The Suez Canal has been a lifeline for global commerce and for military power-projection since its inauguration in 1869. For nearly a century, it was the Royal Navy's vital link to most of the British Empire. Today, it remains a critical enabler of U.S. naval power, increasing the on-station time of American warships and their responsiveness to emerging crises.
Over the last several decades, U.S. Navy use of the canal has become a matter of routine, uninterrupted by occasional turmoil in Egypt and wider regional conflagrations. But increasing instability in the Sinai could threaten this routine, a possibility the Navy should recognize and prepare for.
Ships transiting from the East Coast to the Strait of Hormuz save over 3,000 nautical miles relative to voyaging around Africa, or about eight days in transit. In a round-trip 180-day deployment, a ship can save 16 transit days, increasing its on-station time while saving fuel. By transiting the Mediterranean, a ship can achieve presence near other key “hot spots” and provide the crew with morale-boosting visits to European ports.
Moreover, the Suez Canal facilitates the rapid movement of ships between the European and Central Commands. The ability to readily shift ships between the Mediterranean and Red Sea provides commanders with operational flexibility at a time of sprawling regional threats in Libya, Ukraine, Syria, Iraq, Yemen, and Iran. At present, a ship addressing a situation off Libya can reach the Strait of Hormuz in 4,000 nautical miles, enabling it to expeditiously respond to an emergent crisis. If that ship were unable to use the Suez Canal, it would have to transit nearly 12,000 nautical miles around the entire African landmass.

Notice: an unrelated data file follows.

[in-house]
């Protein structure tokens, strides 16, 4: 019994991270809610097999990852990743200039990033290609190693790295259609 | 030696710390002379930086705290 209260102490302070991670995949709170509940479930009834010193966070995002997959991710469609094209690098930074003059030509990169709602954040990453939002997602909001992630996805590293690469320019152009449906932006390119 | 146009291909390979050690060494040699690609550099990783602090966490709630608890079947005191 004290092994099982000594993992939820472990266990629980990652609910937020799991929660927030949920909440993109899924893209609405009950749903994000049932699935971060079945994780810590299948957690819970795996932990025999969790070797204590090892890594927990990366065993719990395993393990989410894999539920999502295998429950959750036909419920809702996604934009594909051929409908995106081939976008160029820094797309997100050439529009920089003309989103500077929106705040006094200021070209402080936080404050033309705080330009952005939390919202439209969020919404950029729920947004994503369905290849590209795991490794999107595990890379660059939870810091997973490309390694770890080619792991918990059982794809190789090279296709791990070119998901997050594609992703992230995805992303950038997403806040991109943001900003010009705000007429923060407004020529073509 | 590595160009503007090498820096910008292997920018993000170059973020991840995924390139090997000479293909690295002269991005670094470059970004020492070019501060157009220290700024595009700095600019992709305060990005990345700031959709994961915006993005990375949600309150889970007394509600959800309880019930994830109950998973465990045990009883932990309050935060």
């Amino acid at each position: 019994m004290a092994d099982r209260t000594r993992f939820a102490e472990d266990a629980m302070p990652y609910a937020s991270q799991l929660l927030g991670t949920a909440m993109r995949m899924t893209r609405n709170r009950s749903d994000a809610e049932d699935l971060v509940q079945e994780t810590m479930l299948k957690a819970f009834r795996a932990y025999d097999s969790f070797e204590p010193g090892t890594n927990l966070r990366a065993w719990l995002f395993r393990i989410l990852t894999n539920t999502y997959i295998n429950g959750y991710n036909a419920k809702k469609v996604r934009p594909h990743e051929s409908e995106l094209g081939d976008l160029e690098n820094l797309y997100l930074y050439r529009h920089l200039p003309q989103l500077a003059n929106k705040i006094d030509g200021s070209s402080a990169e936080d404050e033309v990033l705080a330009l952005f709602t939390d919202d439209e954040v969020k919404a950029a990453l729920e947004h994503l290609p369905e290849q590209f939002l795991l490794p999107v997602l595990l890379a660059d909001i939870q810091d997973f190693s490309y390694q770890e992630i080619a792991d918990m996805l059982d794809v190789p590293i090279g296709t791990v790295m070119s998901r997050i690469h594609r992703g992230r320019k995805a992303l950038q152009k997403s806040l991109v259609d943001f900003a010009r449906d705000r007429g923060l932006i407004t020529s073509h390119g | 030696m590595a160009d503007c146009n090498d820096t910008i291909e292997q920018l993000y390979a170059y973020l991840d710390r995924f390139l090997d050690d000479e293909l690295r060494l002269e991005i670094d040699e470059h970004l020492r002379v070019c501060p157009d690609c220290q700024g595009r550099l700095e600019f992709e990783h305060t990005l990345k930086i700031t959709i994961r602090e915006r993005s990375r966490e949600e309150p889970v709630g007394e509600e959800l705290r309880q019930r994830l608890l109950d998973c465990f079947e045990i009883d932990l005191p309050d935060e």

Unfortunately, the U.S. Navy's continued use of this lifeline is increasingly menaced by growing disorder in the Sinai, on the eastern flank of the canal. Sinai-based militants linked to the Islamic State launched nearly 400 attacks against military and civilian targets in 2015, killing nearly 300 people, both dramatic increases over prior years. While over 3,000 of those militants were killed in turn, and nearly 4,000 arrested, the violence does not appear to be abating. In recent years, attacks on a busload of South Korean tourists, and an aircraft full of Russian ones, have indicated the militants' anti-foreign intent...
The remainder of this commentary is available on nationalinterest.org.
Scott Savitz and Paul DeLuca are senior engineers at the nonprofit, nonpartisan RAND Corporation.
This commentary originally appeared on The National Interest on September 13, 2016. Commentary gives RAND researchers a platform to convey insights based on their professional expertise and often on their peer-reviewed research and analysis.